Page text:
• What do you learn about setting (the time and place in which events occur) in this first reading assignment?
  • Predict how the setting might relate to the theme of civil rights. (Think about how the lives of African Americans are portrayed.)

Chapters 5–6 | Response to Literature: Characterization

  • Describe an important character you’ve encountered in the reading so far. Explain how the author reveals this character’s traits (provide details, sample dialogue, description, etc.).
  • So far, which characters do you like, dislike, have trouble understanding, or relate to easily?
  • How does setting seem to affect individual characters in the book?

Chapters 7–9 | Literary Elements: Point of View and Voice

  • Describe the unique point of view and voice of the narrator in the book. Support your response with details, words, and phrases.
  • In today’s reading assignment, what struggle or problem does the narrator face? How does he or she react to the situation?
  • How would the events be different if they were told from another character’s point of view? Choose one other character and describe a scene in the book from this character’s point of view.

Chapters 10–12 | Comprehension: Plot and Sequencing

  • Describe an incident or event that has a strong effect on the narrator.
  • What questions are raised in your mind by events in the book so far?
  • What statements can you make about the world in which the narrator lives?

Chapters 13–15 | Literary Elements: External and Internal Conflict

  • Describe one external conflict and one internal conflict.
  • What conflict seems to drive forward the events of the book?
  • What do pride and self-respect mean to the characters?
  • Return to the theme of civil rights. What inequities do characters live with on a daily basis?

Chapters 16–18 | Literary Elements: Symbolism

  • Identify and write about an example of symbolism in the book.
  • Write about the poem “A Black Man Talks of Reaping.” Connect it to the unit theme or to a specific incident or event in the novel.
  • How do the characters in the novel describe prejudice? Collect quotations from the book.
  • What is the most memorable or disturbing example of prejudice so far?

Chapters 19–21 | Response to Literature: Confronting Problems

  • The characters face a variety of problems and struggle to find solutions. Create a problem/solution chart in which you can keep track of the ways in which different characters respond to problems in their lives.
  • Continue charting important events in the plot of the book.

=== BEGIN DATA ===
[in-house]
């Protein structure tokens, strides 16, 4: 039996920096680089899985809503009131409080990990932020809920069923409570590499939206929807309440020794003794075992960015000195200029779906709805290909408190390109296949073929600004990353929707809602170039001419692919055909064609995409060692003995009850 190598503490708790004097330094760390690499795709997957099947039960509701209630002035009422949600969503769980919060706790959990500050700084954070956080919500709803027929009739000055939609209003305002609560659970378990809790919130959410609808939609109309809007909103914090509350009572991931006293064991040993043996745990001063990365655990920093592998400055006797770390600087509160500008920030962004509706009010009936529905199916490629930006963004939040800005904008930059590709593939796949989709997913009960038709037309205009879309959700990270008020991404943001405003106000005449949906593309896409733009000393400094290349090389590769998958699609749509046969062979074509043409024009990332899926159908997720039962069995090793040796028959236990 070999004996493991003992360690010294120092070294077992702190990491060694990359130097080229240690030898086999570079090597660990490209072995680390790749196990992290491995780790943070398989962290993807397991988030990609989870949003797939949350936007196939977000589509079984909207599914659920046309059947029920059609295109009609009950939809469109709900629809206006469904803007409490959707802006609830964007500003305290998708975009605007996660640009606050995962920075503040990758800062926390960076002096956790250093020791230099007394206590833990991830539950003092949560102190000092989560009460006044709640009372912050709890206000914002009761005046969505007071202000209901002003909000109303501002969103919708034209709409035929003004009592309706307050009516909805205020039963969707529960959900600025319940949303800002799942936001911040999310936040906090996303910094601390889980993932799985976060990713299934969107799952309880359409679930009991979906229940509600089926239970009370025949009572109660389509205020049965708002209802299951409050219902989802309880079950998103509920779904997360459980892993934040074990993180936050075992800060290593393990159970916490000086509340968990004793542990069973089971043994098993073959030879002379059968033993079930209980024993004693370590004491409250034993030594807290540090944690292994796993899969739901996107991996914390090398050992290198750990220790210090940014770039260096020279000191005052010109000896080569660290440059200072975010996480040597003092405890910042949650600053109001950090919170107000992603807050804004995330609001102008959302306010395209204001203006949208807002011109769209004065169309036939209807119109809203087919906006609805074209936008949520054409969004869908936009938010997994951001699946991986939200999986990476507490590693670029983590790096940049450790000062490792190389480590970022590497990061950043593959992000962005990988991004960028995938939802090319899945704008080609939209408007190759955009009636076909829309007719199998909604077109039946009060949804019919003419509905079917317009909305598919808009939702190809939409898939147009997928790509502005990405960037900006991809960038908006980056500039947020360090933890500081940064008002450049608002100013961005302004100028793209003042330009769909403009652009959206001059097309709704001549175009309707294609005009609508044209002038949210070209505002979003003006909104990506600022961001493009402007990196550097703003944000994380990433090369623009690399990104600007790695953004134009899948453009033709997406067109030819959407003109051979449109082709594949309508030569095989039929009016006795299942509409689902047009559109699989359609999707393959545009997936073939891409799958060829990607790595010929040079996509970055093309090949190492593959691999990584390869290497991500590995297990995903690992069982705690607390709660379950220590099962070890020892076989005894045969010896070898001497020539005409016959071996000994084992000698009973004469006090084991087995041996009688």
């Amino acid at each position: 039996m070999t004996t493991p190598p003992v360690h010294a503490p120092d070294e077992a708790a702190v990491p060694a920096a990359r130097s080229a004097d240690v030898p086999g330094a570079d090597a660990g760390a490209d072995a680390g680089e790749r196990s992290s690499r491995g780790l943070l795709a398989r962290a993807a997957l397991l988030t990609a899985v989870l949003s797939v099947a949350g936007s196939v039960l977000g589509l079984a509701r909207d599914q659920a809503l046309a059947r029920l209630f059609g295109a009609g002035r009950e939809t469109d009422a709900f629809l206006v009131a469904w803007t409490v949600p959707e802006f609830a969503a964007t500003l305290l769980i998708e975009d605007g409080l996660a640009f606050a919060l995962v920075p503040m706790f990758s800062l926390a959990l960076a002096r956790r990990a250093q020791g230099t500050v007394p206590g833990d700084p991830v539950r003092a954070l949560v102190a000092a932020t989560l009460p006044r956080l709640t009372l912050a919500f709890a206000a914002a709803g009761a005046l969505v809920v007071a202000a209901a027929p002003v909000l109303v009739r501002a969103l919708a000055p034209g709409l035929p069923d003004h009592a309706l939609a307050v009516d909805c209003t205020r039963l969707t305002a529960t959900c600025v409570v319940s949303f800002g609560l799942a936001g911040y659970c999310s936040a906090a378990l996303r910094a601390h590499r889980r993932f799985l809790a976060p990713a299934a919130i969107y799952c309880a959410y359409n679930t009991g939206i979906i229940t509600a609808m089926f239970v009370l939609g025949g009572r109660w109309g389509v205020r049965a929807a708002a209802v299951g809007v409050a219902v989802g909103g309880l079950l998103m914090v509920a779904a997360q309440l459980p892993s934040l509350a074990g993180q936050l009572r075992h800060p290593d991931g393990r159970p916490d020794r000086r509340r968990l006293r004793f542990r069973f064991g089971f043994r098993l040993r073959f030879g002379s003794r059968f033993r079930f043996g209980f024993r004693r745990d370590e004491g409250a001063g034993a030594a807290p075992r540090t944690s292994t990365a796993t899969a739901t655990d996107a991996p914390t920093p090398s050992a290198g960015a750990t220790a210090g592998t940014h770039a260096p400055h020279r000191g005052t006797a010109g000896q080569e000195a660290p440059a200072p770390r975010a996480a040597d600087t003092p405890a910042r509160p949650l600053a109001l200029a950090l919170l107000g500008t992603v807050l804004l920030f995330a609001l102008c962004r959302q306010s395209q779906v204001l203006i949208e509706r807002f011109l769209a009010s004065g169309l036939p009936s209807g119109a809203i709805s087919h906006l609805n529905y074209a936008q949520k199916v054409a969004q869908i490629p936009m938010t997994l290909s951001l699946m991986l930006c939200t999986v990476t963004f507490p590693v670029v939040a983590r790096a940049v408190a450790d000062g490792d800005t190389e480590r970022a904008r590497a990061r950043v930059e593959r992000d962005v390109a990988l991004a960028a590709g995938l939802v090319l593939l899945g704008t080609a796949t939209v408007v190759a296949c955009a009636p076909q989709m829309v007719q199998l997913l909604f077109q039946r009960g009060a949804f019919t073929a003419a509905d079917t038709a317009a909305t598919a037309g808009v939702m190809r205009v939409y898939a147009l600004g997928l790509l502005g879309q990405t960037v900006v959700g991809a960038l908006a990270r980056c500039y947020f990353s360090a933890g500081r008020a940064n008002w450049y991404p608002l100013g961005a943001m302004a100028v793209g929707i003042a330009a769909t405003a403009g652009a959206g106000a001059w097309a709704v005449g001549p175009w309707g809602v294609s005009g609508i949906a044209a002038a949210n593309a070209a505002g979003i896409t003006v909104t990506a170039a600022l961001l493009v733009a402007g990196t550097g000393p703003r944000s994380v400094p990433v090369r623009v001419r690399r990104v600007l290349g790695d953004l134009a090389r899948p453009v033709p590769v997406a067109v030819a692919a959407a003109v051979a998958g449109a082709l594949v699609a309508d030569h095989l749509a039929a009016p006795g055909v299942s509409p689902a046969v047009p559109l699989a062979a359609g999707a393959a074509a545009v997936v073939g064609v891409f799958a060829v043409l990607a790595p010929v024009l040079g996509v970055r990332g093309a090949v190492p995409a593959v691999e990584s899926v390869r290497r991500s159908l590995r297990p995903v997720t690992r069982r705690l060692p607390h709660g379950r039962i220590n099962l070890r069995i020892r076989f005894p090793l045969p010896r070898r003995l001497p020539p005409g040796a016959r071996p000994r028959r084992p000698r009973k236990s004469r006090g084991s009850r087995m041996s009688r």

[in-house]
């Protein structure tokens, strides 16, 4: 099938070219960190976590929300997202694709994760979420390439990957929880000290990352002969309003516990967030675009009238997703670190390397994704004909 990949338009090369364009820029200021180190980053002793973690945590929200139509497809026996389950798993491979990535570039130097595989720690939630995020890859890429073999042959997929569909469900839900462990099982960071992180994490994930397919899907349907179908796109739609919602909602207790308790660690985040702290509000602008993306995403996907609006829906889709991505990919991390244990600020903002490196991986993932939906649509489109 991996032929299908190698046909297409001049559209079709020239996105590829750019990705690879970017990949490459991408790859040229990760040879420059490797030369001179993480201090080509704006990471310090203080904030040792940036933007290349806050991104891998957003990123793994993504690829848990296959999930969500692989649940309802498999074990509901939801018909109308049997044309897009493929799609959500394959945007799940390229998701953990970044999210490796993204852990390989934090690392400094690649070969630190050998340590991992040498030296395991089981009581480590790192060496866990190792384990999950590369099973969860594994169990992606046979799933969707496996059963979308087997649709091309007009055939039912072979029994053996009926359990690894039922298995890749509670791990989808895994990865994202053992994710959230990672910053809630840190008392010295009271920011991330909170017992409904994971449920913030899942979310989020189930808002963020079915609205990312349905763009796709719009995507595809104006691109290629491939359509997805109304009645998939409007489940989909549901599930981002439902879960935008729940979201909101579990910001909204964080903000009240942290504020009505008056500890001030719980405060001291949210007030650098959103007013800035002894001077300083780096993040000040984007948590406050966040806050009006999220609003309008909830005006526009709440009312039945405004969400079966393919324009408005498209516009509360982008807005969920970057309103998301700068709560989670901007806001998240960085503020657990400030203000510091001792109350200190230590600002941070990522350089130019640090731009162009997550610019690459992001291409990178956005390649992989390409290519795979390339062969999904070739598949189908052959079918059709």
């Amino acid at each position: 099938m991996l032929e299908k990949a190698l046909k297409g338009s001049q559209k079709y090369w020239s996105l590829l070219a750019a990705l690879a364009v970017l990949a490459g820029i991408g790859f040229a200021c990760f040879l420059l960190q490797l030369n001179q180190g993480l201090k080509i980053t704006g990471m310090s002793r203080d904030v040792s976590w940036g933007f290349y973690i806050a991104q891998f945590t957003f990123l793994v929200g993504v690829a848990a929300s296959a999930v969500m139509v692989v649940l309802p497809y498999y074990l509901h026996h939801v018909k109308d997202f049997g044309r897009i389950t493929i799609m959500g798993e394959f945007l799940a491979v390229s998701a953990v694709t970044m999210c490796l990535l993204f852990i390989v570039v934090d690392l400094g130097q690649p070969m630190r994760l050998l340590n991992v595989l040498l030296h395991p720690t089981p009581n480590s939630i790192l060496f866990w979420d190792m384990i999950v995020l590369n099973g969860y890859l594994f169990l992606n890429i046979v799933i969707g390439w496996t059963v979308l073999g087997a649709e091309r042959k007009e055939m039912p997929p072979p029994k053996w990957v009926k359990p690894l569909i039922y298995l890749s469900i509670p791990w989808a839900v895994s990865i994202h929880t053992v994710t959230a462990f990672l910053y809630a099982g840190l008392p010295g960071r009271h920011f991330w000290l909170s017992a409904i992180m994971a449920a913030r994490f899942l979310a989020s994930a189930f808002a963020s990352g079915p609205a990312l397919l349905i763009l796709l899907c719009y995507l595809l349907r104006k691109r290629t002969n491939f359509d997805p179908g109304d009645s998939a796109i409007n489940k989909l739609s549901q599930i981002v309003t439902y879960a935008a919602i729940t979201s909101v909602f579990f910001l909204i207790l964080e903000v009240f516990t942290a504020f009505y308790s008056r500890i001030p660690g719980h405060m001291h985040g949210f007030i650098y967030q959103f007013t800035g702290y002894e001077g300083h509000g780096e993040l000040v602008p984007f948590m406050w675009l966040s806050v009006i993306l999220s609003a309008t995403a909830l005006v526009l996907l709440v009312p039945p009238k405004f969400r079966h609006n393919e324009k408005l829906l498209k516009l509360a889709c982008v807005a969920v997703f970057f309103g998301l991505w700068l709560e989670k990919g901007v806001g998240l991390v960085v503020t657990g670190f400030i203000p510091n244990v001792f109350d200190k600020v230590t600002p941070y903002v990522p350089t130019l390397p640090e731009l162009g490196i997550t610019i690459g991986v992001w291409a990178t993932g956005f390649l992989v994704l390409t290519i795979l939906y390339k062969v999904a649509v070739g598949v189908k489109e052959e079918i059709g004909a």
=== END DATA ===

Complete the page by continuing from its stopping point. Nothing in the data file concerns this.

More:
• Write about a time when you were forced to confront a problem or a difficult situation. Compare and contrast your response to the problem with the way a character in the novel responds to a problem.

Chapters 22–24 | Literary Elements: Imagery

  • What images does the author use to help readers experience a scene in the book? Note specific words and phrases that stand out to you.
  • Explain any evidence of racism or racial tension in today’s reading assignment.
  • Connect the poem “Dream Variations” to a theme or idea in the book or to something discussed in class.

Chapters 25–29 | Composition: Personal Letter

  • Focus on your favorite or least favorite character. Write a letter to this person, explaining why you admire or disagree with him or her. Use concrete details from the text to support your ideas, and give the character advice if appropriate.
  • Review the predictions you made earlier. Have you been surprised by anything? Explain. Then make more predictions for the end of the book.

Chapters 30–32 | Response to Literature: Family Connections

  • Describe the importance of family in the novel. How are the characters’ experiences in their families both challenging and rewarding?
  • How do events bring family members closer together? How do these events strain relationships between family members?
  • Compare and contrast a relationship you have with someone in your family with a relationship between characters in the book.

Chapters 33–36 | Response to Literature: Characters Coming of Age Through Experience

  • Choose one character and explain how he or she has been affected and/or changed by events in the book.
  • What have you learned from events in the book?
  • Review the predictions you made for the final chapters of the book. Were you surprised by anything? Explain.